Merry go bye-bye.

I normally try my best to understand my fellow human beings, but there is one thing that is simply beyond comprehension: why, oh WHY are so many people so … tasteless about committing suicide? Slitting your wrists in a green-tiled bathroom? Jumping off a bridge and leaving a mess on a freeway? Blowing your head off with your father’s cheap hunting rifle? If you are set about killing yourself, why not be a bit more careful with the details, why not show more taste? I simply don’t get it.

Worst of all, why do people listen to sad, depressing music when committing suicide? I mean, if you are seriously considering ending your life, you don’t really need any further encouragement or hear what a sad, sad world “it” is. You already know. But still, countless teenagers and midlife crisis wrecked managers harken the voices of Trent “Kill Me” Reznor and Billie “Blue Monday” Holliday when leaving it all behind.

I say: bad taste in suicide has to stop. After all, this will be the last conscious act you’ll commit (vomiting on a mid-17th century Persian rug doesn’t really count), so get there with style. Or leave an impression that will last, for the lack of a better word, a lifetime.

The location.

The most important part of every aesthetically appealing suicide: the place of your death. The prime mistake most people make is to chose the method of suicide first and then get either bound to a specific, low-key location because, say, the wood shredder stands in the garage or the only stout beam in the whole building is found in the cellar, or the method simply doesn’t harmonise with the place of death.

I cannot stress it enough: chose your location first, and adapt your preferred method of killing accordingly. The location is where people will find you and you will be associated with for as much as a generation, in some rare cases for the rest of recorded history. Be daring, be ironic, be creative, but always be yourself.

Good locations: your nemesis’s wedding, your favourite restaurant, the library of the British Museum.

Bad locations: the railway station loo, your high-school, “Oprah.”

The method.

You have chosen your favourite place? Then, take a look around – often, a suitable method presents itself without further ado. The chandelier, a rope torn from the curtains, and you’re set. Should you have a cruel streak or simply hate everybody anyway, make sure finding your body will be an unpleasant experience. Explosives can leave a lasting impression not only on your body but on the psyche of your cleaning woman, too. Generally though, dynamite and similar substances rage hell on your chosen location, so you will probably have to experiment with some large dogs to get the exact amount, which can get expensive (and rather messy).

Better: local anaesthetics and a sharp knife. A Stryker autopsy saw can come in handy, too, and its price doesn’t really matter, anyway, so why save and get a cheap electric chainsaw? The issue of aesthetics raises a question you should ask yourself early on: short and painless or slow and painful? A whole different set of options will be made available by your choice; needless to say, the more aesthetic suicides often involve a lot of pain. But then, art was never for the meek – just ask Damien Hurst or Francis Bacon (who you might see soon, everything considered).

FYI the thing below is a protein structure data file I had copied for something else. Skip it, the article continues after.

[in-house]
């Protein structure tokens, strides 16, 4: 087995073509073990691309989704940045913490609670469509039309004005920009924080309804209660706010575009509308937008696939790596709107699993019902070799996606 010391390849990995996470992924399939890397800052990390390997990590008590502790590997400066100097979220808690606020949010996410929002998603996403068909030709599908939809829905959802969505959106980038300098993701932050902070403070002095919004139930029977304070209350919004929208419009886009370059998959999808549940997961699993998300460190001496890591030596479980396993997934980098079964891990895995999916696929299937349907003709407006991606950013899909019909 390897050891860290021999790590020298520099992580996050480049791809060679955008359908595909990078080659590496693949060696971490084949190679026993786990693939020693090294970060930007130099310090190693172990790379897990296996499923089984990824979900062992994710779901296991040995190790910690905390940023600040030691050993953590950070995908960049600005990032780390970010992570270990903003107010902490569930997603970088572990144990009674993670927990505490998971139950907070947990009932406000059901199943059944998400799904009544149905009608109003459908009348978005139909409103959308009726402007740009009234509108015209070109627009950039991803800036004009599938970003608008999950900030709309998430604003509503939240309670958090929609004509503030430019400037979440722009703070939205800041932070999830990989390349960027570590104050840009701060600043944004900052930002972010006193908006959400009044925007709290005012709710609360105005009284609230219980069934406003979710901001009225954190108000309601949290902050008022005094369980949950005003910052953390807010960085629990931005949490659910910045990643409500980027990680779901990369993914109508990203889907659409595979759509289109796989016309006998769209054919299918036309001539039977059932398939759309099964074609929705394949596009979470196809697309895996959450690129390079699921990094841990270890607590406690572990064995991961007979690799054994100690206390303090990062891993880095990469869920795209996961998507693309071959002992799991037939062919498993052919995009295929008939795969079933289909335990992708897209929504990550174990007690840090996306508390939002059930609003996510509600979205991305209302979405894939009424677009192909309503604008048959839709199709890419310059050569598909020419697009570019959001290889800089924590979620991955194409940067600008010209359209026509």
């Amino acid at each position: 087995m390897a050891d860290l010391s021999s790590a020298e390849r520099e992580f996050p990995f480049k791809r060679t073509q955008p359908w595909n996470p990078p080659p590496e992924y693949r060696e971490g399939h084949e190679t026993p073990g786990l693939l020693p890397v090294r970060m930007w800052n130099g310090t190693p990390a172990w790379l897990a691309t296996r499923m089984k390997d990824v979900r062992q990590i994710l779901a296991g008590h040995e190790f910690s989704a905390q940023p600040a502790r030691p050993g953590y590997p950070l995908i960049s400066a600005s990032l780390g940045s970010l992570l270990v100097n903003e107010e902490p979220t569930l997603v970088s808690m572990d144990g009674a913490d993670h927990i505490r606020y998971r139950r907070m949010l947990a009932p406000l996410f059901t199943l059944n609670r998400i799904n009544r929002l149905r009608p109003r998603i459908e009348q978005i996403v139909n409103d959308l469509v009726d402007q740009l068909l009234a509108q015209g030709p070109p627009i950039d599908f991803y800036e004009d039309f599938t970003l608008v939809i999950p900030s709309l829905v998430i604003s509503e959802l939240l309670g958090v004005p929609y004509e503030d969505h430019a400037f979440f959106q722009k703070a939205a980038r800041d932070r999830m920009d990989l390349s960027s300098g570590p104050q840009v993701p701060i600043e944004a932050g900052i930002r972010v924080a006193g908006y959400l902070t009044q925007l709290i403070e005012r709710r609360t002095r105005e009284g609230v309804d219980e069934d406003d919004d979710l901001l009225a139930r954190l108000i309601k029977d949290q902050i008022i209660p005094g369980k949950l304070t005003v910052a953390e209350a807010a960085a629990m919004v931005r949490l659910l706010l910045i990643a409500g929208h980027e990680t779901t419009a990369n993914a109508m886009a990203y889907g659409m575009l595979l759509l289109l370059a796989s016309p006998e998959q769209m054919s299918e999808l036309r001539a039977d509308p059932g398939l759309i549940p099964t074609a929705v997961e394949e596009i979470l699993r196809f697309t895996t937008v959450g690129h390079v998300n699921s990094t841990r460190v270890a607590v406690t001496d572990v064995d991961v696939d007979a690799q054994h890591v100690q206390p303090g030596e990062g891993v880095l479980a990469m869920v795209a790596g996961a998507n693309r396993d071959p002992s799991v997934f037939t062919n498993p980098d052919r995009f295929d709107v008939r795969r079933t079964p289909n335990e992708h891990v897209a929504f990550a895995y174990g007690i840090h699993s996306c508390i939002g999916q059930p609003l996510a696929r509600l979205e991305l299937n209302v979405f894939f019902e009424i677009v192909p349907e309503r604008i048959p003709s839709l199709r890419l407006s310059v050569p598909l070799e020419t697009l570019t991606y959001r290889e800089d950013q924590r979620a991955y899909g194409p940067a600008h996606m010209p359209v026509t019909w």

The additional stuff.

The common paraphernalia of suicide are just this: common. There is little intriguing in empty sleeping pill containers or shotgun shells strewn around the scenery of your suicide, a bed of red roses is overly dramatic, and leaving your journal open at a telling passage about your third dog’s rather loud death is just plain tacky. Face it, a suicide note on pink stationary will not do. Instead, make it interesting for the investigators and leave little riddles and teasers. What do the three smashed eggs and the cucumber in the right corner of the room signify? Why did somebody paint an inverted crucifix in goat’s blood on the wall?

For your suicide note, use a public printer so nobody will ever be completely sure you wrote it yourself. Use very stilted language so observers will be convinced an underlying message was coded into your farewell letter – you have always known that thesaurus will come in handy, one day. Be sure to put some “deep” sentences from some famous novel such as The Scarlet Letter in it, too, or quote the Apocrypha or Nostradamus.

As for the question of suicide music … Well, as everything else, ultimately that’s up to you, but why waste a perfect opportunity to raise hell for some artists you loathe by putting their records in the player? You don’t have to actually listen to David Hasselhoff or Joni Mitchell even if it will help you pulling it through should your determination waver. Alternatively, simply chose some of your favourite music and count on people to see something highly symbolic in your selection. This might backfire, mind, especially should you choose Ween’s “HIV Song” so be sure you really want to be remembered as the guy who blew up the Sears Tower while grooving to “Wynona’s Big Brown Beaver.”

Conclusion.

It’s a pity. I am convinced suicides would be far more interesting and sensible if everybody followed these few, simple rules, but unfortunately most seriously suicidal people are beyond questions of good taste. Well, happens.

Originally written in 2001, I figured this article might be a nice addition to Angry Sascha. Turning on of sarcasm detectors is well advised. So, yeah. Cheerio, mates.

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